From The Neolithic To The Sea: A Journey From The Past To The Present
Greater London
AD 50

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London is the capital city of England. It is known as the Square Mile or just The City and is only a tiny part of the metropolis of London.

The city started life around AD 50 and was built by the Romans. Known as Londinium, it was a small fort and town about the size of Hyde Park. It did not last long as it was destroyed by the Iceni tribe led by Queen Boudica.

The city was rebuilt as a typical planned Roman town and grew rapidly. During the second century Londinium replaced Colchester as the capital of Roman Britain but in the third century instability and recession led to its decline. It was during this time that a defensive wall was built around the city and stretched for about 3 miles, this wall would last well into the 16th century. Six of the seven city gates of London are of Roman origin, Ludgate, Newgate, Aldersgate, Cripplegate, Bishopsgate and Aldgate. Moorgate is of medieval origin. The Roman Empire continued to fall into decline, and by 410 the Roman occupation was at an end and Londinium abandoned.

For around 100 years London lay in ruins, sparsely settled by a few families that started to trickle into the City. As these families prospered more people flooded into London until the population grew to at least 10,000 people. The Saxons called there settlement Lundenwic and it became a large market town but the bulk of the settlement was outside the Roman walls.

Lundenwic was sacked in 842 and 851 by the Vikings. In 871 the 'Great Danish Army' which had been fighting across England for the last five years, wintered in Lundenwic. They set up a permanent settlement in the city which remained in Danish control until 886 when it was taken by King Alfred the Great. The small town was moved inside the Roman walls and changed the name to Lundenburgh. The Roman wall were repaired and a second fortified borough was established on the south bank.

The city grew and gained power becoming a rival with Winchester, the power centre of the Saxon world. The Danish attacked the city time and time again, but every time they were driven away until captured by Sweyn in 1013. Sweyn was proclaimed King and King Æthelred fled. Sweyn was only King for five weeks when he died and King Æthelred was restored to the throne. King Æthelred died in 1016 leaving the throne to his son, Edmund Ironside. Almost straight away London was under seige by Cnut, but he failed to take the city. King Edmund was defeated at the Battle of Ashdown leaving Cnut in control of the whole country.

In 1042 English rule was restored under Edward the Confessor. He founded Westminster Abbey and spent most of his time there. He died in 1066 without clear succession which led to the Norman conquest.

The Normans built Motte and Bailey castles to help dominate the native population. At this time the castle of the Tower of London was built. A simple construction of wood was soon replaced with a stone keep and defensive walls. London grew rapidly under the new regime.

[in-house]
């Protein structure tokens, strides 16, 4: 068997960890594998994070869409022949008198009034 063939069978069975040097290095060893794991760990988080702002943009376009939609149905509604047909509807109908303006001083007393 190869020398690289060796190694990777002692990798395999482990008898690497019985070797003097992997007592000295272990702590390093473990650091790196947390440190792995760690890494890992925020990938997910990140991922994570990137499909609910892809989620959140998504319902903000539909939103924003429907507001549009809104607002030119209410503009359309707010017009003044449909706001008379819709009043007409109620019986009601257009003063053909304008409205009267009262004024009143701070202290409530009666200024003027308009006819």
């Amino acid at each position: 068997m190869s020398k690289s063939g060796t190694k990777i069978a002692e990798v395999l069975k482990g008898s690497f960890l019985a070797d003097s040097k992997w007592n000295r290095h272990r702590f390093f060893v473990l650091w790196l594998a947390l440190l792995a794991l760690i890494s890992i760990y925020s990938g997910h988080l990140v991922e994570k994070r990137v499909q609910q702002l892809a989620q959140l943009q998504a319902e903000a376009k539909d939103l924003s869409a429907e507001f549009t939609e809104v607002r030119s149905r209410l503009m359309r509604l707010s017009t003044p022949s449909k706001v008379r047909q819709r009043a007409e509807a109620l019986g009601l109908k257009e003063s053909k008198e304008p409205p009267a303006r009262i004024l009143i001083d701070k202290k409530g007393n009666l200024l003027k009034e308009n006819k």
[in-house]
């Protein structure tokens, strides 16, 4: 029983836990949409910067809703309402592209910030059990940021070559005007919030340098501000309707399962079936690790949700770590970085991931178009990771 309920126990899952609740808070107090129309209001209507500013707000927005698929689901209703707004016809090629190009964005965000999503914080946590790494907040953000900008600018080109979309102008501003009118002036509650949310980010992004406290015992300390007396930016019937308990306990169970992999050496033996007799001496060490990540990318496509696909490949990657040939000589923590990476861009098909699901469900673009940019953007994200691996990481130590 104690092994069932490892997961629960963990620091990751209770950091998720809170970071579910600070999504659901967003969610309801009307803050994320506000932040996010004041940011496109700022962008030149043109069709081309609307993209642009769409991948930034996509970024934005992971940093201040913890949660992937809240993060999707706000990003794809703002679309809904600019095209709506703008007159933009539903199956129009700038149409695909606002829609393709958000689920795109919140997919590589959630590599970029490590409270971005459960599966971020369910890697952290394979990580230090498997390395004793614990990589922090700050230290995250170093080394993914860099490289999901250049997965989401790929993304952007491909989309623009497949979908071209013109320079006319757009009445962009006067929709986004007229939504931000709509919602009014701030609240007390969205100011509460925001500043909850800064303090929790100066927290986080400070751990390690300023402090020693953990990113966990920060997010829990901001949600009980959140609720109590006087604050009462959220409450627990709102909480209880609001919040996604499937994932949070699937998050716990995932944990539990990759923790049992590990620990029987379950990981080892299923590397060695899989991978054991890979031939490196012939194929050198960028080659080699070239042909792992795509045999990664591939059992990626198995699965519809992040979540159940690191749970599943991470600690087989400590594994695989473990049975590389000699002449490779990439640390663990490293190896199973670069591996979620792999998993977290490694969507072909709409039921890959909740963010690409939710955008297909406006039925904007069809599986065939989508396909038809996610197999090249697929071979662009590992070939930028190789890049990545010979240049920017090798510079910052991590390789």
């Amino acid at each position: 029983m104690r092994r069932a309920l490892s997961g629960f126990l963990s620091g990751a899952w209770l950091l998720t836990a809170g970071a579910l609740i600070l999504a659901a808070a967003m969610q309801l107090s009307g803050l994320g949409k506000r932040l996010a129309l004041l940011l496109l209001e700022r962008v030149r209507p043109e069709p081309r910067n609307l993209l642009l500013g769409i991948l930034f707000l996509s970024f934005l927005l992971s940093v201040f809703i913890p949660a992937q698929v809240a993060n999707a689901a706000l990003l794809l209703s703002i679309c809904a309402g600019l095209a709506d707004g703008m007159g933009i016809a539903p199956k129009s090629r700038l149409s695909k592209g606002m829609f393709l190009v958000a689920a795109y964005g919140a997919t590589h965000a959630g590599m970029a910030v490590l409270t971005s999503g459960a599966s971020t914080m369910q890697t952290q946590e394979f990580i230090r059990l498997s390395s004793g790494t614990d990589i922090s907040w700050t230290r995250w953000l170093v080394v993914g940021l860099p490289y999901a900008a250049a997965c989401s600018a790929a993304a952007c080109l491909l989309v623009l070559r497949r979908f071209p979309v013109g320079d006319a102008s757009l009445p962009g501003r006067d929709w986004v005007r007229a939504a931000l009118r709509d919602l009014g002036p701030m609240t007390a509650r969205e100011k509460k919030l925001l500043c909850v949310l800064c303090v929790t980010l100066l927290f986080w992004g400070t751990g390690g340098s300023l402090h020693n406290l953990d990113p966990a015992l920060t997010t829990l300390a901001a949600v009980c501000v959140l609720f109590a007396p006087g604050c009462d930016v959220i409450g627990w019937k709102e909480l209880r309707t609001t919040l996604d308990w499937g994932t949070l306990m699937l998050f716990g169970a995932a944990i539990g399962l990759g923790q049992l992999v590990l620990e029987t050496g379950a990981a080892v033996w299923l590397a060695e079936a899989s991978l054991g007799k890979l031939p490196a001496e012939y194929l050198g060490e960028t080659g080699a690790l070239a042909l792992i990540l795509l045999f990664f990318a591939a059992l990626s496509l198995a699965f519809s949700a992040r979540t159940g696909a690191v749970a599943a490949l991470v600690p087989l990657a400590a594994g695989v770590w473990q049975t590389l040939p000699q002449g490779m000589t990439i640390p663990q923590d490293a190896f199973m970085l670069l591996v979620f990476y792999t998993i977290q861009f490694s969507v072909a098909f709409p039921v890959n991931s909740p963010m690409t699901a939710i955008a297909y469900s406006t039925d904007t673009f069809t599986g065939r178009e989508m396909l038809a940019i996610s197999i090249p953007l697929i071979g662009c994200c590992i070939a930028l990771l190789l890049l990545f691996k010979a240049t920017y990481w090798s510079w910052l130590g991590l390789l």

In 1097 William Rufus, son of William constructed Westminster Hall, which later became Westminster Palace.

In 1176 London Bridge was replaced by a stronger stone bridge and was completed in 1209. It would last for 600 years and was the only bridge across the Thames until 1739.

Over the following centuries, London would shake off the heavy French cultural and linguistic influence which had been there since the times of the Norman conquest. The city would figure heavily in the development of Early Modern English.

The Peasants Revolt of 1381 saw London invaded by Wat Tyler and his rebels. They executed the Lord Chancellor, set fire to many buildings and looted the city.The revolt ended when Wat Tyler was stabbed to death by the Lord Mayor, William Walworth in a confrontation at Smithfield.

London grew during the middle ages, its population soared and trade increased. By 1300's the population was at least 80,000 but by the 1400's the black death had killed over half of the population. London recovered swiftly, trade increased as did the population.

Most of the city was owned by the monasteries but this all changed in the late 1530's when King Henry VIII dissolved the monasteries. Property changed hands and religious buildings were converted into palaces and homes for the rich or destroyed and sold off to fill the coffers of the King.

With the formation of the British East India Company in 1600, established in London by Royal Charter trade to europe was never better. The company was one of the key institutions in London, and in Britain as a whole, for two and a half centuries. Immigrants arrived in London from all over England and Wales and from abroad as well, the population rose from an estimated 50,000 in 1530 to about 225,000 in 1605. This period saw London was rapidly rising in importance amongst Europe's commercial centres. Trade expanded beyond Western Europe to Russia, the Levant, and the Americas. This was The growth of the population and wealth of London was fuelled by a vast expansion in the use of coastal shipping.

London's expansion beyond the boundaries of the City was decisively established in the 17th century.

In January 1642 five members of parliament whom the King wished to arrest were granted refuge in the City. In August of the same year the King raised his banner at Nottingham, and during the English Civil War London took the side of the parliament. Initially the king had the upper hand in military terms and in November he won the Battle of Brentford a few miles to the west of London. The City organised a new makeshift army and Charles hesitated and retreated. Subsequently an extensive system of fortifications was built to protect London from a renewed attack by the Royalists. This comprised a strong earthen rampart, enhanced with bastions and redoubts. It was well beyond the City walls and encompassed the whole urban area, including Westminster and Southwark. London was not seriously threatened by the royalists again, and the financial resources of the City made an important contribution to the parliamentarians victory in the war.